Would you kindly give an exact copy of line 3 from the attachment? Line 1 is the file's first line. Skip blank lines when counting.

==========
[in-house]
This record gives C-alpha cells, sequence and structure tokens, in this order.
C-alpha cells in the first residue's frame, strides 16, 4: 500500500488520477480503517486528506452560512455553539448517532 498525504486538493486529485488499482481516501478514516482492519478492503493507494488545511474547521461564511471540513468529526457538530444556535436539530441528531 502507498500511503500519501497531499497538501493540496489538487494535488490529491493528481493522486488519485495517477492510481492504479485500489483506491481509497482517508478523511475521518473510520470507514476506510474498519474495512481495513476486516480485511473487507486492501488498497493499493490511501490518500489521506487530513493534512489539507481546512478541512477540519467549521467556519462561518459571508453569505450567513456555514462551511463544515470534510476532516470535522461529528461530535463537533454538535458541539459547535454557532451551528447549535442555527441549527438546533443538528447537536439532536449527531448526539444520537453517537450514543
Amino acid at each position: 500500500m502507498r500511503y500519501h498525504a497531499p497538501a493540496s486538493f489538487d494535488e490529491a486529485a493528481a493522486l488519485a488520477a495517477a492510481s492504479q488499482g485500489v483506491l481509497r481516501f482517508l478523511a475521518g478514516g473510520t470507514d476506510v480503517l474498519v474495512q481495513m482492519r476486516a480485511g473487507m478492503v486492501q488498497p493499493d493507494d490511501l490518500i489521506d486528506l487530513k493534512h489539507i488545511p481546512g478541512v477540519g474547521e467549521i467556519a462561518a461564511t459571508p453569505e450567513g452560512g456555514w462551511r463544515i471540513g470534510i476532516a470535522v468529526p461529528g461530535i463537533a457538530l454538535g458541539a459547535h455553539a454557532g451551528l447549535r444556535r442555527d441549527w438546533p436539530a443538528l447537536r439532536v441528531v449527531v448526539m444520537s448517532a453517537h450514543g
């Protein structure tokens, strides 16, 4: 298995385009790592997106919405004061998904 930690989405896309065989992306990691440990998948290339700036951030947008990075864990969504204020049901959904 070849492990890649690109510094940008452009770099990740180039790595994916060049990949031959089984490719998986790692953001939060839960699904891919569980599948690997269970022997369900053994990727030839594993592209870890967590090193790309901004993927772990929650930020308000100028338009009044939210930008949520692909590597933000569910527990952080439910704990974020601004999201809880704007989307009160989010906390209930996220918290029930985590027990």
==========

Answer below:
C-alpha cells in the first residue's frame, strides 16, 4: 500500500488520477480503517486528506452560512455553539448517532 498525504486538493486529485488499482481516501478514516482492519478492503493507494488545511474547521461564511471540513468529526457538530444556535436539530441528531 502507498500511503500519501497531499497538501493540496489538487494535488490529491493528481493522486488519485495517477492510481492504479485500489483506491481509497482517508478523511475521518473510520470507514476506510474498519474495512481495513476486516480485511473487507486492501488498497493499493490511501490518500489521506487530513493534512489539507481546512478541512477540519467549521467556519462561518459571508453569505450567513456555514462551511463544515470534510476532516470535522461529528461530535463537533454538535458541539459547535454557532451551528447549535442555527441549527438546533443538528447537536439532536449527531448526539444520537453517537450514543